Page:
Go to the Thursday Fish Fry in The Bight, but also plan a visit around Maskanoo, the Caribbean Food Festival, the Conch Festival, Valentine’s Day Cup and New Year’s at Rickie’s Flamingo Café. Attend fundraisers for the Edward Gartland Youth Centre, Provo Children’s Home, Turks & Caicos Reef Fund, and curing breast cancer (In the Pink). If you are sporty, consider taking part in one of many well-organized events such as a run or swim race, triathlon, sailing regatta, or a golf or tennis tournament. Soccer for both children and adults is another popular sport.
Whether or not you are religious, visit one of numerous churches of just about every denomination and hear the exuberance of faith, often expressed in song.
Rent a car and hire a taxi for a couple of hours and go all over the island. Use a guide to fill you in and share their local knowledge. Stop in at a variety of bars and cafés.
Meet and talk to lots of people, but don’t wear them down with your hopes and dreams. Instead, ask what they like best about being here. And if they are from somewhere else, ask them what brought them here. Everyone has a story. Now ask yourself, “Do I like the people around me? Do I share the spirit?”
Most expats who move here had to navigate the maze of requirements to make their dream come true, no matter where they came from. That creates a sort of self-selecting part of the population imbued with a strong dose of adventuresome confidence—seekers who let something go back home on the gamble it would work out here. Make no mistake, they took risks and made tradeoffs, and so will you. Just be clear-headed: While the lifestyle is unrivaled, having some money behind you makes it so much easier. This is hard place to be if you are hurting for cash.
Keep in mind you’ll likely get valuable snippets of knowledge, but not the full story because it’s not their job to prepare you, even if you buy the drinks. For that you should look into hiring someone to get you oriented. At least one new service, Turks & Caicos Living, has sprung up to give potential transplants a briefing tour that covers the bases of living here from other expats who’ve made the jump.
Most North Americans and Europeans move here looking for a less hectic, slower pace of life. That’s the allure of living on a small island in the West Indies. And small islands these are, but very well connected to the world. Still, you need to be comfortable with limited roaming space and what you can do without.
Providenciales has most of the essentials with supermarkets and office supply and building material stores. We have a fine bookstore, several boutiques, a couple of yummy bakeries, and an excellent coffee roaster, brewer, and rum distiller. There’s a modern hospital, well-stocked pharmacies, and several very good private doctors (including naturopathic and osteopathic), optometrists, physical therapists, and even an acupuncturist. But it’s not the vast shopping center of North America, and never will be.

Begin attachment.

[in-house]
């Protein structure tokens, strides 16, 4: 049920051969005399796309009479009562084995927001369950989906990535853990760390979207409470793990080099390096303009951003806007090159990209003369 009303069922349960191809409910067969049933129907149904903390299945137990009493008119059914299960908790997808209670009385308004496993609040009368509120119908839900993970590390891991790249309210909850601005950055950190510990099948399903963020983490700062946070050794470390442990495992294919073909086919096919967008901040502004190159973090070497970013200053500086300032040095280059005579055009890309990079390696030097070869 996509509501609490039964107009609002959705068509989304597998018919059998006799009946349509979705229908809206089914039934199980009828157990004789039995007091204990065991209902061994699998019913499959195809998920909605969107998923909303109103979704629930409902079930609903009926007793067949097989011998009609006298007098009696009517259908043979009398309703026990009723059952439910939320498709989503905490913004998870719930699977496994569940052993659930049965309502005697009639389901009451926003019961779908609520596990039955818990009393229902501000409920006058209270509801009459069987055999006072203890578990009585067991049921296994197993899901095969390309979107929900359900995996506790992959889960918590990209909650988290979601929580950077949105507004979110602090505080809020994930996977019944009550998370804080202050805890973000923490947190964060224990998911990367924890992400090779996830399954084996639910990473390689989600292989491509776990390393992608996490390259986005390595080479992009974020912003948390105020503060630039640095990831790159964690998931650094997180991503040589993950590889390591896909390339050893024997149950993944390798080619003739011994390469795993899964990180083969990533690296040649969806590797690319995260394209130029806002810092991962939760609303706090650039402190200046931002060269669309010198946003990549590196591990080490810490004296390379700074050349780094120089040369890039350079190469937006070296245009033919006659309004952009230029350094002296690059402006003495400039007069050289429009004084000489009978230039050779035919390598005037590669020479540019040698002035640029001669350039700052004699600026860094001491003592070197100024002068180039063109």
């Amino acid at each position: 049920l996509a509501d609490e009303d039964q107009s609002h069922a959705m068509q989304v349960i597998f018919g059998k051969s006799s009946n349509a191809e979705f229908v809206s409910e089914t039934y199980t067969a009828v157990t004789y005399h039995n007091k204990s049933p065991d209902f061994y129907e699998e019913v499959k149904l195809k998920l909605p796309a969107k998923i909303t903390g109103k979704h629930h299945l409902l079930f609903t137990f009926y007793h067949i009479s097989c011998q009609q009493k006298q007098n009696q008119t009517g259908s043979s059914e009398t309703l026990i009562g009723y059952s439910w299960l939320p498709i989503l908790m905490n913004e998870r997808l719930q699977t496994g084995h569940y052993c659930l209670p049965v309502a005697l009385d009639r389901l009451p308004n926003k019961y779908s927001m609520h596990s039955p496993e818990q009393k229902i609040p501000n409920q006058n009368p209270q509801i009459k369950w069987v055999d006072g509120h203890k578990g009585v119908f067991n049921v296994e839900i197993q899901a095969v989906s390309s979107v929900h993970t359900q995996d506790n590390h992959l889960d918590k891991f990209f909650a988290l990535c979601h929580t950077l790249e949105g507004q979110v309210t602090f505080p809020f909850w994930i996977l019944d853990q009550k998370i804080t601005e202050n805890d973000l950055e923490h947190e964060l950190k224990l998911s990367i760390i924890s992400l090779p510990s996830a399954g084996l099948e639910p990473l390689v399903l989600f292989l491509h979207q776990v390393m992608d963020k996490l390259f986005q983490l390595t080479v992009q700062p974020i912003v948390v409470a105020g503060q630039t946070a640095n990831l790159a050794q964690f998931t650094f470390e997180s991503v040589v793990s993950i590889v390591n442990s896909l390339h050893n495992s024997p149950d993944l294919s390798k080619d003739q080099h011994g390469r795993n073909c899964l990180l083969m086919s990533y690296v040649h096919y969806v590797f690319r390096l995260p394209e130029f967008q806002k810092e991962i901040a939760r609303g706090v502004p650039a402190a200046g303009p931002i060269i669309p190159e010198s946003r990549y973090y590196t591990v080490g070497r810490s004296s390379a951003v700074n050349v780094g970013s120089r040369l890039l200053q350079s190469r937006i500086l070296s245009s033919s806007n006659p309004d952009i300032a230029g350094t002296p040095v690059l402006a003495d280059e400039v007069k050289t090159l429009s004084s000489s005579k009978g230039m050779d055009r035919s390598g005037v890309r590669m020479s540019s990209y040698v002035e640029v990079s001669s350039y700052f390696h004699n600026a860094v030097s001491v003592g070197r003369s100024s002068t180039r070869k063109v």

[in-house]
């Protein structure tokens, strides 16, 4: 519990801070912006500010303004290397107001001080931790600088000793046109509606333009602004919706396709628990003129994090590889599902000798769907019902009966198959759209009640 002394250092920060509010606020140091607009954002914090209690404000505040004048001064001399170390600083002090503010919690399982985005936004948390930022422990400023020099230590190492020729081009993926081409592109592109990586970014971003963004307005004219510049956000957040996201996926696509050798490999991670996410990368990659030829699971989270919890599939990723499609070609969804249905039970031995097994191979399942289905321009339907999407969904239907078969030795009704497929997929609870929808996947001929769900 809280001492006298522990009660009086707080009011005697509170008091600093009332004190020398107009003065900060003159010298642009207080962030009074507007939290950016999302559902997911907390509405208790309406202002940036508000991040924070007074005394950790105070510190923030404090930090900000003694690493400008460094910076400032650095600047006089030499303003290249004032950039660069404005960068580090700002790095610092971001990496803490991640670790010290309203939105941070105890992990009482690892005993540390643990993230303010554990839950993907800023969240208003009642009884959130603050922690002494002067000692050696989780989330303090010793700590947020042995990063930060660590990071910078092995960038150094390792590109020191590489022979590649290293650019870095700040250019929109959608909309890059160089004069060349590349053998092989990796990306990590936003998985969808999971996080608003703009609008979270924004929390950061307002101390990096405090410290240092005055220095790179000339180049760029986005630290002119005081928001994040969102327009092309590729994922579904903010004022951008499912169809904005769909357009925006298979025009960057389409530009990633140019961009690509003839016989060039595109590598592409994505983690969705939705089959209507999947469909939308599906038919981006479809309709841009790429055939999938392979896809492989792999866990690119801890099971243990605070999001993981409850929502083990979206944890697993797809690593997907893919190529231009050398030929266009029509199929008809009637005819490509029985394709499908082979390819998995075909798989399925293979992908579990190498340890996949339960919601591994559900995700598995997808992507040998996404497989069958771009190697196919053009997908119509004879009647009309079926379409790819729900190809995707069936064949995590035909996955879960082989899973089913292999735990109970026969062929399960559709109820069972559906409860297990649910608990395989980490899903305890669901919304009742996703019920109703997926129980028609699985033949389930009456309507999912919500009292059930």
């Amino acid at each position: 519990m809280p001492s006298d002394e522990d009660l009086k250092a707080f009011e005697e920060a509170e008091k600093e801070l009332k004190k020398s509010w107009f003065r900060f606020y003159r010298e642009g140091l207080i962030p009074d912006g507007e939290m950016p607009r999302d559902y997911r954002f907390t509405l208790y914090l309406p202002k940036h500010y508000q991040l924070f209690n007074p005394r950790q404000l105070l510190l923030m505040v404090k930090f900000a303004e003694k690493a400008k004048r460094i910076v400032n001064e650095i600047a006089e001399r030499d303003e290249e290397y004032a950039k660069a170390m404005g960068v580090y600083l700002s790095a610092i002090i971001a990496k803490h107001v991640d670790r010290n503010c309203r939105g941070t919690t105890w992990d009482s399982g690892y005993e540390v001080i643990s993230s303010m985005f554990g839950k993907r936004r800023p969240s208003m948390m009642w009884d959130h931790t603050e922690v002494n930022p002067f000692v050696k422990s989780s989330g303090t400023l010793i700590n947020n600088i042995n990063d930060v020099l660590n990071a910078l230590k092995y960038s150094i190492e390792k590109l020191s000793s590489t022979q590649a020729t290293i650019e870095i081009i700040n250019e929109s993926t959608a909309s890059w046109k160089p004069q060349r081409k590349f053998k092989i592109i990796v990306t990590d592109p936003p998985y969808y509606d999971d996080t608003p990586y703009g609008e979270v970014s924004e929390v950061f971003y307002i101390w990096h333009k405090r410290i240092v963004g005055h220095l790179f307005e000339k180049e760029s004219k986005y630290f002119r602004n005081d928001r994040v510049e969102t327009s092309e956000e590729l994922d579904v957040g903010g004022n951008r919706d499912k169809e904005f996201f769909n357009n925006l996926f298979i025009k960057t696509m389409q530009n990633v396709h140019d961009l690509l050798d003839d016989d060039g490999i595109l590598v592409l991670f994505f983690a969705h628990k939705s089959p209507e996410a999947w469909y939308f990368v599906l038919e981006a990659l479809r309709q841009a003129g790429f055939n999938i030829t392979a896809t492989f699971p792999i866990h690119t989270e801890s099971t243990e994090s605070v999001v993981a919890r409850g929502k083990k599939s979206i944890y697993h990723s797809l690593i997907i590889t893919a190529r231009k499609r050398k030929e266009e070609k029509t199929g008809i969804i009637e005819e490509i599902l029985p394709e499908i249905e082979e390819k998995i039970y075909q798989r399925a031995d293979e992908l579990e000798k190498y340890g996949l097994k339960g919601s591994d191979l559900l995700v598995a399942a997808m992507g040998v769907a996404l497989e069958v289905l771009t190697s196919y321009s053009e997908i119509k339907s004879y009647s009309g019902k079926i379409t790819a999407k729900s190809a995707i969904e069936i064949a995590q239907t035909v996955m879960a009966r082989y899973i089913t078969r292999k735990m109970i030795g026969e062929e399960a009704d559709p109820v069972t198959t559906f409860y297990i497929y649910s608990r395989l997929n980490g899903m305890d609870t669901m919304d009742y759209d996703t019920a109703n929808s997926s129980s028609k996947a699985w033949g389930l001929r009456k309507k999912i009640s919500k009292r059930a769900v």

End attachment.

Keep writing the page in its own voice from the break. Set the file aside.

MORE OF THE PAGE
Take that as an opportunity to roll back and re-evaluate. After all, whether you buy a luxurious beachfront villa or choose less upscale quarters, isn’t entering this little Eden about changing course, living life a bit untethered? This is not where you come to replicate “home” with palm trees and sand.
To really appreciate what untethered means, take a day or two to explore the “Out Islands” and see how the old Caribbean ways are very much alive. For those who want a complete break and yearn for an even slower pace, consider settling in North Caicos, Middle Caicos, South Caicos or Salt Cay. These rural gems with spectacular beaches and vast stretches of wilderness have only a fraction of the population of Provo’s 25,000+ and few of the conveniences. But the expats that live here love it and rely on what is already in place—fresh fish and conch and healthy local produce. More importantly, they rely on each other as they integrate into a more traditional Turks & Caicos community of relationships.
On North Caicos, this might mean sharing drinks and grilled snapper with Clifford and friends at the thatched Barracuda Bar on the beach while listening to a “rake and scrape” band. On tiny Salt Cay, it could be kicking back at the Coral Reef Bar and Grille watching for whales to breach in the winter months. Of course, the expats bring in whatever else they need, but over time those needs become less important. The demands of a busy metropolis fade, replaced by the gift of serenity.